When you decide to speak out, you want it to count. You want someone to listen. And, perhaps most important, you want to see change take place.
One of the most common things I hear from students and leaders is that they want to make a difference in the world. My advice to them and to you is not to wait until you have a big platform. You have a voice, and you can use it to make a difference right where you are today.
I know it can be intimidating to think about sharing your opinions with others. However, as leaders, even when it’s uncomfortable or unpopular, it is our responsibility to speak up.
So, how do you do it in a way where others listen, and it makes the most difference?
Here’s What I’ve Learned
Listen. Stephen Covey was spot on when he emphasized listening to understand. You should take the same approach.
Educate yourself. Nothing falls flatter than a well-articulated but ill-informed opinion. If you care enough to speak up, care enough to understand the detail of the issue at hand.
Contribute something of value. Don't just be an echo chamber. Our culture has plenty of parrots who repeat what someone else said. Add value in every situation.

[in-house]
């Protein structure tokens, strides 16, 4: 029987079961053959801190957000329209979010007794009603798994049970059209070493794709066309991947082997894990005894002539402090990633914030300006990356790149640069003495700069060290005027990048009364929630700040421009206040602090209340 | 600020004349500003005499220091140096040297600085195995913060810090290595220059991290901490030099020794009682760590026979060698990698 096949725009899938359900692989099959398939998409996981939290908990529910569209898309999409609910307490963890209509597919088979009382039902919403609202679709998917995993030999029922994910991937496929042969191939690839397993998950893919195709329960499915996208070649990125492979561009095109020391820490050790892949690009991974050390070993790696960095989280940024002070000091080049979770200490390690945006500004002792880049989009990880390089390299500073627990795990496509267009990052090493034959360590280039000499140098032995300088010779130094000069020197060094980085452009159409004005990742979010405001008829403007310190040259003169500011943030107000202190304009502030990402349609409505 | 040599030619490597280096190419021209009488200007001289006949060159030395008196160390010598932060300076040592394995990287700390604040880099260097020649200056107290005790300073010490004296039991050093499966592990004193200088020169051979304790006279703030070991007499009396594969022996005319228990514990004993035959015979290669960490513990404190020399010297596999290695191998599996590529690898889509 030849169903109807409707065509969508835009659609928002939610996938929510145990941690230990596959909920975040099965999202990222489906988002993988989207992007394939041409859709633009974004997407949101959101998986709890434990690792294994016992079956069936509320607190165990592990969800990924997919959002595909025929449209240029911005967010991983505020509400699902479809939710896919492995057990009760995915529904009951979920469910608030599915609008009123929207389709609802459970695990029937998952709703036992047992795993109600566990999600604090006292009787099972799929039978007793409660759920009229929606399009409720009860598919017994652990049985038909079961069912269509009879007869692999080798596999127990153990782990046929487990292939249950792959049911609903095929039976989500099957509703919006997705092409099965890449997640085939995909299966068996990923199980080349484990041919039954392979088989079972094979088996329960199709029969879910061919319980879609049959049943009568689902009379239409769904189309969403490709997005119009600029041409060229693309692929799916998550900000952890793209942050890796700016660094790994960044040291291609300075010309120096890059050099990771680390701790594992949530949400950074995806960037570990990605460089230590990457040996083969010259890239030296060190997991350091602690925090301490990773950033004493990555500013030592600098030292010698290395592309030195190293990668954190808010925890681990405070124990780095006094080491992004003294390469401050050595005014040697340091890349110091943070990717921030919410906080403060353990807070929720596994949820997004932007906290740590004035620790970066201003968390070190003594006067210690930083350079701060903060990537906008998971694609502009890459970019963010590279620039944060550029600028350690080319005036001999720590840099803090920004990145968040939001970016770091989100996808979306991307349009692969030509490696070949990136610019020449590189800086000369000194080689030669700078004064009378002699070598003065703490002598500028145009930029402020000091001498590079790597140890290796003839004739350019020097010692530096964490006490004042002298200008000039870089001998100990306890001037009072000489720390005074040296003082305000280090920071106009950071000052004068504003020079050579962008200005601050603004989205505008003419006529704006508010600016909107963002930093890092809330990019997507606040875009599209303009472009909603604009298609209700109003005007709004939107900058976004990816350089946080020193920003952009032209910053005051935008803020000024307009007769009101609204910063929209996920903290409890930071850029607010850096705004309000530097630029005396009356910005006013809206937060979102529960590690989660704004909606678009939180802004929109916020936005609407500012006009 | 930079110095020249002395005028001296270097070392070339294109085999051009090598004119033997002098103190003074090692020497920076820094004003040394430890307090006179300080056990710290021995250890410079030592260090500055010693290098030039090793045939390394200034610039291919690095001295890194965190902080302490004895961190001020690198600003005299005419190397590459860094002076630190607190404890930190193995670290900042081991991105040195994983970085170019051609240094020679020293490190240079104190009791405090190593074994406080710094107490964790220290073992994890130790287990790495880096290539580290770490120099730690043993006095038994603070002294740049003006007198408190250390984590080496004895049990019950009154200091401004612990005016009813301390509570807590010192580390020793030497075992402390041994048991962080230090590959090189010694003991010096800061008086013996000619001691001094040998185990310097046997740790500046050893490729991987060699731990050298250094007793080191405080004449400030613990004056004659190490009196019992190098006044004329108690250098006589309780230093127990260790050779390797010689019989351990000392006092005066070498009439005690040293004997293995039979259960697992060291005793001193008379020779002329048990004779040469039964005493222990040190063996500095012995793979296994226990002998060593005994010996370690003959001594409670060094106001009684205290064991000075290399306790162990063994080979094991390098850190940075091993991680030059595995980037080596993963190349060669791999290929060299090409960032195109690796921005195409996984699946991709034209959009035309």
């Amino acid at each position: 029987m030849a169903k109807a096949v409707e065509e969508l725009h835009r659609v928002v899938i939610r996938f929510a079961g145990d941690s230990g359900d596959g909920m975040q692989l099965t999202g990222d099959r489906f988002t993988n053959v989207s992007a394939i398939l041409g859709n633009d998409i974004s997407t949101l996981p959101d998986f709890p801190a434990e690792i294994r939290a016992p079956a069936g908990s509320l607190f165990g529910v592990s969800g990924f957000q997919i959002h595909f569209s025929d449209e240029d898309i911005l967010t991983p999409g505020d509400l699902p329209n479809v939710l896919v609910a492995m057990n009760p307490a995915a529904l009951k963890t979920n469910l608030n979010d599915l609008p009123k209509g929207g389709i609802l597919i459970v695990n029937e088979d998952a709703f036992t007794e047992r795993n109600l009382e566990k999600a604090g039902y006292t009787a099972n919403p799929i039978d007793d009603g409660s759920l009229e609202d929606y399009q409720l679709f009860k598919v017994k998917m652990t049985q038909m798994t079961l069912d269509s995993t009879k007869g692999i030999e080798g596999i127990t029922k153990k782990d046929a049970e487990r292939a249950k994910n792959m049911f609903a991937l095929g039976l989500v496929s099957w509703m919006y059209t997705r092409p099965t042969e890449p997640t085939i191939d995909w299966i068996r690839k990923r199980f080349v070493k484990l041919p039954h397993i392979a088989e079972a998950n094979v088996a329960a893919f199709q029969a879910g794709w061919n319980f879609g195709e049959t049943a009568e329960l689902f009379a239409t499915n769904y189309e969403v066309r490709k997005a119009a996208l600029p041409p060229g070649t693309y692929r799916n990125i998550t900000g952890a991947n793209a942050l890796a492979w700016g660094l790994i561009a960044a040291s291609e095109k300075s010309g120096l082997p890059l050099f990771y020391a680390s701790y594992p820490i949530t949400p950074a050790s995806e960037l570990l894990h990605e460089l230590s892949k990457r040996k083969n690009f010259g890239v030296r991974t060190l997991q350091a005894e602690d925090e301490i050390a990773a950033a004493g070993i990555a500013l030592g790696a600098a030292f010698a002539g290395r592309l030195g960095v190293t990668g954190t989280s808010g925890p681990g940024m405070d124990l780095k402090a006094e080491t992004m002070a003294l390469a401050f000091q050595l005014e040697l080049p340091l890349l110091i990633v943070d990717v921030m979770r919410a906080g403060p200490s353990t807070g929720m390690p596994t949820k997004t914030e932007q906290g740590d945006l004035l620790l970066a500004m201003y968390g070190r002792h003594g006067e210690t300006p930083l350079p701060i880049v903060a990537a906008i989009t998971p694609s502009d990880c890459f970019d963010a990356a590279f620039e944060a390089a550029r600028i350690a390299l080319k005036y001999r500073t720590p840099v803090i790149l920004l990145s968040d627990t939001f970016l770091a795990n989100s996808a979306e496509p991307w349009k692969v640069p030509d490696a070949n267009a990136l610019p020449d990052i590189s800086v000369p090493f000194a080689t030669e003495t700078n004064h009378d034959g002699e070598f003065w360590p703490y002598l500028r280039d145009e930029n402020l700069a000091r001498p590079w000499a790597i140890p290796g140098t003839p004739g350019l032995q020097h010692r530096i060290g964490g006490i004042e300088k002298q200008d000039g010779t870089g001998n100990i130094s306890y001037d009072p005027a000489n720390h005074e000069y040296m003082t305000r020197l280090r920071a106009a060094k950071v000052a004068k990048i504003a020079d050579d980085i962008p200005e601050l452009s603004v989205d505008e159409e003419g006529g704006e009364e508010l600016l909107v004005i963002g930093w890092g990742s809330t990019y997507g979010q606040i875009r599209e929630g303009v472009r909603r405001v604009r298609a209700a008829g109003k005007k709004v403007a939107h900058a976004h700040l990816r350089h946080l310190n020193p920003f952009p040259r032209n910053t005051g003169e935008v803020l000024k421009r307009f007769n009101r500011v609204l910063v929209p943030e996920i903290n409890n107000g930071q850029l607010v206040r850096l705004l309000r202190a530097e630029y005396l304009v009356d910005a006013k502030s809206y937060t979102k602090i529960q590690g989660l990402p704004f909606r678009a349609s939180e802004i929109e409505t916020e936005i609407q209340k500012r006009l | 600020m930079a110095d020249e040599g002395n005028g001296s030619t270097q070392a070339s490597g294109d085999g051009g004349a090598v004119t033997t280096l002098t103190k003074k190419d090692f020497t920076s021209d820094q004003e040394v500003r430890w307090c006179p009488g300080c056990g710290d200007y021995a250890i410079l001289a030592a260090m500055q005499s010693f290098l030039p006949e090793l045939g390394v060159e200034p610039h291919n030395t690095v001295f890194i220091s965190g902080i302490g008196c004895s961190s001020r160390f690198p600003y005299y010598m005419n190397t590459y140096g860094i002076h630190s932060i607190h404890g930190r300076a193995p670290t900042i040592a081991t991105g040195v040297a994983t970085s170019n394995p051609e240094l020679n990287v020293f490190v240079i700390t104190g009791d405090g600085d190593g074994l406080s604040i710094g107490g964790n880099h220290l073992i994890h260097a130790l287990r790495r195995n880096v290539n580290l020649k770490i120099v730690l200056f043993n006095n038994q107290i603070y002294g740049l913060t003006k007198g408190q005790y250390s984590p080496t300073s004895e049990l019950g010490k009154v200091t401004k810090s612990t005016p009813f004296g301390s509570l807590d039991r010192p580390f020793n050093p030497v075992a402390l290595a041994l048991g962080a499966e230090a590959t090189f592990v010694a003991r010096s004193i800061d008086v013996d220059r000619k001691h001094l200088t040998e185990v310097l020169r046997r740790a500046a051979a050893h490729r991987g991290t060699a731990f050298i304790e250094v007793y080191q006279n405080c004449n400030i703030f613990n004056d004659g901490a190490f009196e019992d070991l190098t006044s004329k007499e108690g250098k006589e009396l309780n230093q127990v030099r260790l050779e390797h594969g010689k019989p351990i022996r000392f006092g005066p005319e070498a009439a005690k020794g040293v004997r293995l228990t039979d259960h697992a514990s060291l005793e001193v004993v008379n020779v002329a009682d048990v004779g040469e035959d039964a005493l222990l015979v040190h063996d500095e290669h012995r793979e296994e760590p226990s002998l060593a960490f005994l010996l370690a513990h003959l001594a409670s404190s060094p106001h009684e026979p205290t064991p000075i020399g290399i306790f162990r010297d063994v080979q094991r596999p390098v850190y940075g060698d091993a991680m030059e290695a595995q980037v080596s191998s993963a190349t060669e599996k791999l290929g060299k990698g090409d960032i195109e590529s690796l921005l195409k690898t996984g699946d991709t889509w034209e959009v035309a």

Point to a solution. You don’t have to have the pathway to resolve the issue you are passionate about, but you can provide actionable ideas that spark action. No one wants to be reminded a problem is a problem. People are interested in what steps can be taken to resolve the situation.
Be consistent. Don't just say it once and expect to make a difference. Keep moving in the same direction and voicing the same ideas until the change becomes a reality.
And how do you overcome the hesitancy that often takes over at the moment when it's your turn to speak out?
Consider These Tips
Take a deep breath. It will help you relax and speak more conversationally. It will also increase the likelihood others will listen.
Don’t turn your thoughts into personal attacks. People have ideas and opinions. One person's views—though different from yours—doesn't make them bad or good. It just makes their perspective different.
Always couch your ideas inside a human story. Ideas have a way of shifting when you put assumptions and conclusions into the context of the human experience.
Don’t take feedback personally. The healthy exchange of ideas is essential. Let other people have their opinion, too. And if they make it personal, it doesn’t mean you have to receive it that way.
Own the opportunity, not how others react to you. Your job is to follow through on what you think needs to be said. You’re not responsible for what happens next. Solutions are rarely the responsibility of one person.
Your voice matters more than you think. People who care about you also care about what you think. Don’t just argue to argue. There is little profit in that approach. But when you feel compelled to speak up, don’t freak out. The world needs to hear what you have to say.